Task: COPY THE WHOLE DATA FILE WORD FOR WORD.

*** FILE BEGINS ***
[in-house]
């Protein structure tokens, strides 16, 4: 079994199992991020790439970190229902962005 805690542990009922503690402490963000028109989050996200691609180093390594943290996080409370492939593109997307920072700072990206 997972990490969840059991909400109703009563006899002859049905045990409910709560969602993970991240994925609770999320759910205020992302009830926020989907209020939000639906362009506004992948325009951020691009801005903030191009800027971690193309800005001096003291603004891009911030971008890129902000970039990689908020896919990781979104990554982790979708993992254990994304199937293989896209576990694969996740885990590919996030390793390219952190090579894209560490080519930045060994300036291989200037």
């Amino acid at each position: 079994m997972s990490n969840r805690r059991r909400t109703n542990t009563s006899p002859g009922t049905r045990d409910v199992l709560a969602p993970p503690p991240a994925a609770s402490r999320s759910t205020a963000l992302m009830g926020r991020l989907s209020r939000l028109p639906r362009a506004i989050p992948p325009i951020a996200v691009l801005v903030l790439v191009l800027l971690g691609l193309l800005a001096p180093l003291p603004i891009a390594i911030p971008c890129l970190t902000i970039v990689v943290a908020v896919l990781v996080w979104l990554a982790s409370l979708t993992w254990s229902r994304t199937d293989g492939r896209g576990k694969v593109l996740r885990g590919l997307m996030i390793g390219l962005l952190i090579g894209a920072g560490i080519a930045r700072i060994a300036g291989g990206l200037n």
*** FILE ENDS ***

[in-house]
């Protein structure tokens, strides 16, 4: 079994199992991020790439970190229902962005 805690542990009922503690402490963000028109989050996200691609180093390594943290996080409370492939593109997307920072700072990206 997972990490969840059991909400109703009563006899002859049905045990409910709560969602993970991240994925609770999320759910205020992302009830926020989907209020939000639906362009506004992948325009951020691009801005903030191009800027971690193309800005001096003291603004891009911030971008890129902000970039990689908020896919990781979104990554982790979708993992254990994304199937293989896209576990694969996740885990590919996030390793390219952190090579894209560490080519930045060994300036291989200037």
């Amino acid at each position: 079994m997972s990490n969840r805690r059991r909400t109703n542990t009563s006899p002859g009922t049905r045990d409910v199992l709560a969602p993970p503690p991240a994925a609770s402490r999320s759910t205020a963000l992302m009830g926020r991020l989907s209020r939000l028109p639906r362009a506004i989050p992948p325009i951020a996200v691009l801005v903030l790439v191009l800027l971690g691609l193309l800005a001096p180093l003291p603004i891009a390594i911030p971008c890129l970190t902000i970039v990689v943290a908020v896919l990781v996080w979104l990554a982790s409370l979708t993992w254990s229902r994304t199937d293989g492939r896209g576990k694969v593109l996740r885990g590919l997307m996030i390793g390219l962005l952190i090579g894209a920072g560490i080519a930045r700072i060994a300036g291989g990206l200037n």